The government love the no one owns the water message. Firstly, it polarises public opinion and plays to NZ’s largely nationalist base, which concomitantly supports the government’s unwillingness to grant water rights to Māori. Secondly, it obscures what is happening in the background to the negotiations between the Crown and the ILG – the privatisation of water by regional councils for sale in overseas markets.

For example, the Northland and Whangarei District Councils have collaboratively sidestepped consulting with the Whatitiri Māori Reserve Trust, the owners of Poroti Springs, and have approved the expansion of earthworks by Zodiac Holdings for “a commercial water bottling plant across the road from the springs”. This ought to greatly offend the same nationalists likely supporting the against Māori having water rights brigade given the end product is intended for overseas markets. Yet it won’t. Because parse the message and we get Māori cannot own or have rights over water.

To deny rights to Māori over freshwater while empowering regional councils who have failed to protect these water sources from pollution or exploitation illuminates the racism underlying the governments rhetoric. This is not about ‘no one owning the water’ this is about the Crown stamping its racist little iron feet on Māori.

The actions of these councils also indicates that the governments vision of  cooperation between Māori and Regional Councils is not only flawed but disingenuous since the government is well aware that commercial interests will supersede the rights and interests of Māori native to the particular rohe, especially where investment in those regions is necessary.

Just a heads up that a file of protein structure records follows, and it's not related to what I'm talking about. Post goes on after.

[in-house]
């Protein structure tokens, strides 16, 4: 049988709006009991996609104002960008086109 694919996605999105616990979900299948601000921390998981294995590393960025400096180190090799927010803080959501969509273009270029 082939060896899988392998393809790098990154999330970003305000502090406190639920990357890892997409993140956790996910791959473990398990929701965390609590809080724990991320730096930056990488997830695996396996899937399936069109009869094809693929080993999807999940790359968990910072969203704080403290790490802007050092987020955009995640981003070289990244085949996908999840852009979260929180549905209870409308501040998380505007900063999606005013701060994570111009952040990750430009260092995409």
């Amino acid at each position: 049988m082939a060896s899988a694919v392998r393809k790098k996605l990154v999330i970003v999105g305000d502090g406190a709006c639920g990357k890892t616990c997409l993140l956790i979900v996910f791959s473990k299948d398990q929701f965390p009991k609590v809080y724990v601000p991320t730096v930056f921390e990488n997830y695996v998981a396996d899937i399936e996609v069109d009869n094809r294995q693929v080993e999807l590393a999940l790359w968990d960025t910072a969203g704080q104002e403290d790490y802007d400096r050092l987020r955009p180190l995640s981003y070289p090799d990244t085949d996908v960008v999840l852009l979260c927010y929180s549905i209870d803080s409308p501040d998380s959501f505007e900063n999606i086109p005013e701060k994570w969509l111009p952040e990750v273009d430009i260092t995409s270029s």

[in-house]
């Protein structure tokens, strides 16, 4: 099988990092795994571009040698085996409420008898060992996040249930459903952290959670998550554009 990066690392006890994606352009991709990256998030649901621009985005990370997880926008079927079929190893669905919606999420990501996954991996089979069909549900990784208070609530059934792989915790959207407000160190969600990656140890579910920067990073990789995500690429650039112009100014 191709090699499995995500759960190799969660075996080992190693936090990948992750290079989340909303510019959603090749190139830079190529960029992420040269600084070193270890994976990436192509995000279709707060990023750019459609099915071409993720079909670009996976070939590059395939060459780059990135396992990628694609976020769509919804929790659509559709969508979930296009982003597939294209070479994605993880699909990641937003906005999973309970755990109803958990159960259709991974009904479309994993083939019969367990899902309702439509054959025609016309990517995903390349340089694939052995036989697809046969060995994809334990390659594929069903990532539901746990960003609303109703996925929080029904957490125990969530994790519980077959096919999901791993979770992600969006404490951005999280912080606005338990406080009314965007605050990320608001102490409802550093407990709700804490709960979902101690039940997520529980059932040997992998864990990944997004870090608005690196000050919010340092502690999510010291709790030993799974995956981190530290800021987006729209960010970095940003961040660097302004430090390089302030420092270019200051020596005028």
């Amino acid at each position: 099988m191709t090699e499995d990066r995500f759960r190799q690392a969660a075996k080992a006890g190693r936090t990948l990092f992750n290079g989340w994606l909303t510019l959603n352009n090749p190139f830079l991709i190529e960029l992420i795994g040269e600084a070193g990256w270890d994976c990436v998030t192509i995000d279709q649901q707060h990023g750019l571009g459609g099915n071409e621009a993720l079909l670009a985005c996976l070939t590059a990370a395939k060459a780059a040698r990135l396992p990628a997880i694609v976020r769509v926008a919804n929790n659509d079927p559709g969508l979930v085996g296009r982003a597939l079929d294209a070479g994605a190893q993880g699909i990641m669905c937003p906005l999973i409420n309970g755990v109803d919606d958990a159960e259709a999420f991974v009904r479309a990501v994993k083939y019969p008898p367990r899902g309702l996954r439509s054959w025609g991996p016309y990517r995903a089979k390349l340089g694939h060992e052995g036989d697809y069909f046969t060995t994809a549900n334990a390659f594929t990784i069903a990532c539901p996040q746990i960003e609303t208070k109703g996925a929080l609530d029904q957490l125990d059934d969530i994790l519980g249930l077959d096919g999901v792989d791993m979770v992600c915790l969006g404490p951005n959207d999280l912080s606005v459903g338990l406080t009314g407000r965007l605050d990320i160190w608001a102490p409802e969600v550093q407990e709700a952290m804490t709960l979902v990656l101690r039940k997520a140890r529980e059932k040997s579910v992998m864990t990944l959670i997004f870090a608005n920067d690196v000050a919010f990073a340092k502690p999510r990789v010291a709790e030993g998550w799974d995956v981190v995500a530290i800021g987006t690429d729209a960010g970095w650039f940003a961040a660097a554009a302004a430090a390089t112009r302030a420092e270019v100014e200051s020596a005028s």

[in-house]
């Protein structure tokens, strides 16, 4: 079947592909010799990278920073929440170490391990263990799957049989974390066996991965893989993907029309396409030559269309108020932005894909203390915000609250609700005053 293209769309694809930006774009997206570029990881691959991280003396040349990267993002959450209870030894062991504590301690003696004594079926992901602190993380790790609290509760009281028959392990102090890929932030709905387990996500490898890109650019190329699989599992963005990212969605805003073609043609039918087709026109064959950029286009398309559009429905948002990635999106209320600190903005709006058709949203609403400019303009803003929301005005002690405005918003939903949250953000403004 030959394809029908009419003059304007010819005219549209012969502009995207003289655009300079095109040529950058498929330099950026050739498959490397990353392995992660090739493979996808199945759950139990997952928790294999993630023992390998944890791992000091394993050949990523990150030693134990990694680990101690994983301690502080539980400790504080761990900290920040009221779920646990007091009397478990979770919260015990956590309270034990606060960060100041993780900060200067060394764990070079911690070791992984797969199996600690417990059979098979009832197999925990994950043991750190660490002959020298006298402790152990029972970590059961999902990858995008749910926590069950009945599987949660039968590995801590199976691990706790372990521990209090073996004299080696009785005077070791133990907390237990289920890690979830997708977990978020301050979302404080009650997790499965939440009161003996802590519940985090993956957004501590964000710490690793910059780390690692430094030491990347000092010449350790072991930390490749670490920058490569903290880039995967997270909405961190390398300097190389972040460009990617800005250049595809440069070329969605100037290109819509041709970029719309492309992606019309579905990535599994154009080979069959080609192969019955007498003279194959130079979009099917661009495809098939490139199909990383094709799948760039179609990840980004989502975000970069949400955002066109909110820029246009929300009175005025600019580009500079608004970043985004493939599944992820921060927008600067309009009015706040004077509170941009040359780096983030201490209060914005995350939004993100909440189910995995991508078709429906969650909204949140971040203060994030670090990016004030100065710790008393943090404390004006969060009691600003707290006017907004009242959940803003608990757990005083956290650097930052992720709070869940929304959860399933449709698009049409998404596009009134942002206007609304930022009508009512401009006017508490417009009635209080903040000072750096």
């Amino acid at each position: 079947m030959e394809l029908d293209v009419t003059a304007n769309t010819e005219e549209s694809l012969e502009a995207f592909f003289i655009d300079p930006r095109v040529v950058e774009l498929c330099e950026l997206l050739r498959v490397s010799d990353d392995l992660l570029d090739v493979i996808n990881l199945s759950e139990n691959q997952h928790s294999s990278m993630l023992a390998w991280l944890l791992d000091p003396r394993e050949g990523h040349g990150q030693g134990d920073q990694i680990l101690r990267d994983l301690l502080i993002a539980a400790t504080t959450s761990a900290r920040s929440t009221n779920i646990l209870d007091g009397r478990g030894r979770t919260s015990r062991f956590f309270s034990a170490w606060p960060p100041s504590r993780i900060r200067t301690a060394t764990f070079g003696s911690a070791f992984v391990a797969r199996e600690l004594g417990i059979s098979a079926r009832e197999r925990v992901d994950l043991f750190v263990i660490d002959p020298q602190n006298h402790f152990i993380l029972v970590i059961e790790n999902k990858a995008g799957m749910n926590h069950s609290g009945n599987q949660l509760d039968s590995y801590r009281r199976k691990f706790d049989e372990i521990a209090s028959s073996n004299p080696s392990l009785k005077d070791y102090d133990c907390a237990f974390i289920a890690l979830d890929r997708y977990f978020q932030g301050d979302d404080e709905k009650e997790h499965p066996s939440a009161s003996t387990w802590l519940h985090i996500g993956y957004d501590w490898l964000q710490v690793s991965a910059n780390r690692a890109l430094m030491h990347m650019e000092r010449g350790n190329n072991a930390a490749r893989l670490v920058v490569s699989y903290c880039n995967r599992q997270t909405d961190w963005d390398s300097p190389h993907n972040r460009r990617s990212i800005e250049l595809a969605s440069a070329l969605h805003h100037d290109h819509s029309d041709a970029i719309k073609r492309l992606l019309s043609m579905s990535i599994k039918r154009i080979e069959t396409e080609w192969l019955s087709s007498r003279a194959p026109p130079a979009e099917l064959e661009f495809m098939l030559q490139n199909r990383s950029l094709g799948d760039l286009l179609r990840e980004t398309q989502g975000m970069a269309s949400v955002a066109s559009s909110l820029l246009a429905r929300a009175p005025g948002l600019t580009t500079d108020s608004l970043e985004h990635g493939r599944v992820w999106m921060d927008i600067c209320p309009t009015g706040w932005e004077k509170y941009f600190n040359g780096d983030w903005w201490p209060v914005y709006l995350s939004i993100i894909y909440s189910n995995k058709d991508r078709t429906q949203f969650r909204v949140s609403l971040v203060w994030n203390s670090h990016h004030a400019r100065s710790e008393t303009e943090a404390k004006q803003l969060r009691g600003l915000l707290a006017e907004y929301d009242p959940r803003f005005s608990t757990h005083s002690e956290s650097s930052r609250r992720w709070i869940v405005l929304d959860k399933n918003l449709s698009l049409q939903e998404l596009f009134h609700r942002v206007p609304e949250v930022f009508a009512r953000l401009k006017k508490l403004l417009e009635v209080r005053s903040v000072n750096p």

Escaping government and the nationalist public considerations is that hapū and iwi have occupied these regions for centuries. During this time, they have cared for the waterways ensuring reserves were not exploited and that they remained free of pollutants. Every single New Zealander has benefited from the kaitiakitanga of our tūpuna over our waterways.

In Aotearoa, access and availability is interrupted usually only as a result of drought (scarcity) or flooding (pollution), and through private ownership of water sources granted to corporations by the government.  For Māori some water sources are taonga from a wahi tapu perspective.

But water is also a vital source of economic security. Access and availability are necessary for growing food, drinking water, health, hygiene and sanitation. It comes as no surprise then that the ILG would seek rights over freshwater in Aotearoa, when the Crown have systematically privatised water systems and allocated rights to public entities in this respect which has led to spiritual, environmental, and economic detachment for many hapū and iwi.